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History Of Jazz

By Cameron Cunningham, Executive and Artistic Director of Reverent Rhythms. 


Jazz dance originated in the 1800s when Africans were brought over to American on slave ships. The Africans moved in ways that were unique to their culture at the time, with grounded rhythm and isolation of the hips and other body parts. At the turn of the 20th century New Orleans began to develop Jazz as a music art form, jazz dance continued to develop with it.  Just like jazz music, jazz dance is heavily rooted in west african culture and is fused with american culture to create a unique and ever growing art form. The heart and soul of Jazz dance and music took place at social gatherings with a live band and a community coming together over a known social dance. This was at a time, during the 20’s, where women began to move more freely as an entire gender in social dancing. They wore shorter skirts, cut their hair shorter and were doing movements with their legs in the air. This fashion and feminist movement went hand in hand with the rise of the free flowing new groove of jazz dance and eventually gave way to broadway, burlesque and showgirl dancing. In the 1930s - 1960s jazz dance and music moved away from social gatherings and into the musical theater world, where famous choreographers, like Geourge Balanchine, Jack Cole, Jerome Robins, and Bob Fosse, began to adapt and develop the art form for performances. The foundations of African movement, with isolations and contractions, were uniquely and diversity developed by individual choreographers  (History of Jazz Dance | Jazz Dance, 2012). Jazz was codified to pertain to complex rhythms, syncopation, isolations and athletic movement. Jazz dance originated as social dancing for the sake of community among African Americans and was developed into social dances like the lindy hop, the charleston and others for all Americans as it became increasingly popular at parties. As jazz dance developed more in the theater, it continued on with more complex broadway choreography and lost many African cultural elements as well as shifted away from a social dance setting (History of Jazz Dance | Jazz Dance, 2012). Jazz music and dance became popular in Britain during world world two with the presence of american soldiers (A History of Jazz. 2010). What you typically see today as jazz dance is a fusion of the rich history of jazz dance with commercial dance, hip hop, contemporary ballet and modern.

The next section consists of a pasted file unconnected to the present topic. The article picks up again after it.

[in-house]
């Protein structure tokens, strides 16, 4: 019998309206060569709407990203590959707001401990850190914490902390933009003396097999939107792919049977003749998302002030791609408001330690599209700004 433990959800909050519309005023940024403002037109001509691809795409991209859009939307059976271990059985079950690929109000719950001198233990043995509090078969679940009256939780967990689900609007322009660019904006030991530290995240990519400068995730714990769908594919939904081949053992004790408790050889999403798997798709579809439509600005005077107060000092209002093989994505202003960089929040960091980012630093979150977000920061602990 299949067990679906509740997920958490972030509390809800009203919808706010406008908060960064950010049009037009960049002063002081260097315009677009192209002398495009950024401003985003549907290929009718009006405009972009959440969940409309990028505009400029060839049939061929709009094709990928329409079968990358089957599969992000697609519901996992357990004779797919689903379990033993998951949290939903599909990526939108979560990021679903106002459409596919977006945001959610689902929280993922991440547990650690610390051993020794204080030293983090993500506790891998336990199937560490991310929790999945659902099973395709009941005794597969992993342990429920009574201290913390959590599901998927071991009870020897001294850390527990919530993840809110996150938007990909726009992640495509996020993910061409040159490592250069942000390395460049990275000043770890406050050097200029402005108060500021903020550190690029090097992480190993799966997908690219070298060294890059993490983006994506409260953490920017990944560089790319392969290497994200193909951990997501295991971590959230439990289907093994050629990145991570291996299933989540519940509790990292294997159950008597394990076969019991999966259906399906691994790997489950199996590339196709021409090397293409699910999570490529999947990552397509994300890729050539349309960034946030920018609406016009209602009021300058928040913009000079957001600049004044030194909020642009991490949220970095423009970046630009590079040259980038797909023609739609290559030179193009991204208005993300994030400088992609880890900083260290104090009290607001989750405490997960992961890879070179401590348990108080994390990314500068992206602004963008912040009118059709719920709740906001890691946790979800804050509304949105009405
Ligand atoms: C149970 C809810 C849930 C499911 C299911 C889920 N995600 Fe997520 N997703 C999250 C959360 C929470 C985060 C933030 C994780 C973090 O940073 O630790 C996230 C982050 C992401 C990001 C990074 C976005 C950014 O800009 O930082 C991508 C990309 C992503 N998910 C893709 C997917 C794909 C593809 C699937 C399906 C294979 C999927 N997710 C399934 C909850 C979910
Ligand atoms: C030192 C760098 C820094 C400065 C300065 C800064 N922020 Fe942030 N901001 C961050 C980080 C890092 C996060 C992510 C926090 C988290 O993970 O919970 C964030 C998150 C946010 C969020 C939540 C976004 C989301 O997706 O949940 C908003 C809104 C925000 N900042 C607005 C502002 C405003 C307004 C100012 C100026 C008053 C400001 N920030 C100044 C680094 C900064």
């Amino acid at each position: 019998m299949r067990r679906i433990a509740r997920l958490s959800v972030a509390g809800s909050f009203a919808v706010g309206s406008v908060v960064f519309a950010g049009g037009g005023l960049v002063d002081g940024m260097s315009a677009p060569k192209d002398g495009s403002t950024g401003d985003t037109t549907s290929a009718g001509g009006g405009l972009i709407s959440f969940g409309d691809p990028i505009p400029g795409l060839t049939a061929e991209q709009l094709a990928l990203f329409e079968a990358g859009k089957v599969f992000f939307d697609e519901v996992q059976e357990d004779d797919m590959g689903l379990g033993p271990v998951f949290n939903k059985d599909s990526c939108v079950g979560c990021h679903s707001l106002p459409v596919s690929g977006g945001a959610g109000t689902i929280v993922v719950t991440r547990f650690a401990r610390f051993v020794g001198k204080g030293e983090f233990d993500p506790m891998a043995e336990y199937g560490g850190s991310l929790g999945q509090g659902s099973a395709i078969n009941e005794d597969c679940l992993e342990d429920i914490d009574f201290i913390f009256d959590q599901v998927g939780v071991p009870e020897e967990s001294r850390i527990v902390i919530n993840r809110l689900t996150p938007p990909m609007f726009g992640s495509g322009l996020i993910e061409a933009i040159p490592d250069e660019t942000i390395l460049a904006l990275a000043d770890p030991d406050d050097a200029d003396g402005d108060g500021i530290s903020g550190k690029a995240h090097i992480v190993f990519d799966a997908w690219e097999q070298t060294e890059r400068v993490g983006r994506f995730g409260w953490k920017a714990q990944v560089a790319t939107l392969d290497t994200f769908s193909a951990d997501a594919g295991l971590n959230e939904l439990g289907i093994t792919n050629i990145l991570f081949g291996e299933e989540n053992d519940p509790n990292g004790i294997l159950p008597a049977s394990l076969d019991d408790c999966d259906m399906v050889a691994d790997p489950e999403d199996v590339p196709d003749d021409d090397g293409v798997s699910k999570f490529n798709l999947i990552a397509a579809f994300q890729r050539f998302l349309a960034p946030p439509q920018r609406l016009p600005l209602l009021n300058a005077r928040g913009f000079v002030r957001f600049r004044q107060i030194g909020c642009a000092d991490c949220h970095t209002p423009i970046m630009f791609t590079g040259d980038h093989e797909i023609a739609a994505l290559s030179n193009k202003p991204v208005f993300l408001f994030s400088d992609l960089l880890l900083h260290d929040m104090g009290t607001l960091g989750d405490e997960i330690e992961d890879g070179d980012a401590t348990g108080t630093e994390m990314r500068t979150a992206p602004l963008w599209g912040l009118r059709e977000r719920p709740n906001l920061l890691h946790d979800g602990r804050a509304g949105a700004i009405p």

Major Influences in Jazz Dance:

Cab Calloway (A History of Jazz, 2010) well known Jazz musician at the Cotton Club. When the Cotton Club closed, Calloway and his band went on tour throughout the United States. Duke Ellington (A History of Jazz, 2010) well known Jazz musician at the Cotton Club. Benny Goodman (A History of Jazz, 2010) used, for the first time, black and white musicians in the same band. Jack Cole (1911 - 1974) is known as the father of Jazz Dance Technique and Theater Dance. He was the first dancer to combine elements of jazz and modern dance as well as the first to formalize a theatrical jazz technique (History of Jazz Dance, 2018). Katherine Dunham (1909 - 2006) was the founder of the first major modern black dance company in America. She is credited with inventing the technique of rhythmic isolationism which is primarily used in jazz dance to this day (History of Jazz Dance, 2018). Bob Fosse (1927 - 1987) is considered to be the most impactful choreographer of jazz dance history. Fosse combined the elegance of jazz and the attitude of burlesque dancing in his complex choreography. His choreography is a mark of the transition between Jazz and Modern dance. He is most well known for his choreography in the musical Chicago (History of Jazz Dance, 2018).

Video Resources:

The History of African-American Social Dance:


“Why do we dance? African-American social dances started as a way for enslaved Africans to keep cultural traditions alive and retain a sense of inner freedom. They remain an affirmation of identity and independence. In this electric demonstration, packed with live performances, choreographer, educator and TED Fellow Camille A. Brown explores what happens when communities let loose and express themselves by dancing together.”

How Banning the African Drum Gave Birth to American Music


“This talk was given at a local TEDx event, produced independently of the TED Conferences. How can we understand a culture if its very means of communication have been banned? Chris Johnson examines the role of the drum in African American Culture and American History.” (6:32)


History of Jazz Dance | Jazz Dance

History of Jazz Dance


Jazz Dance History


Different Styles of Jazz Resources:


Traditional Jazz  Dance Videos:



History of Jazz Dance | Jazz Dance. 24 July 2012,

History of Jazz Dance. 10 June 2018,

A History of Jazz. 16 Dec. 2010,

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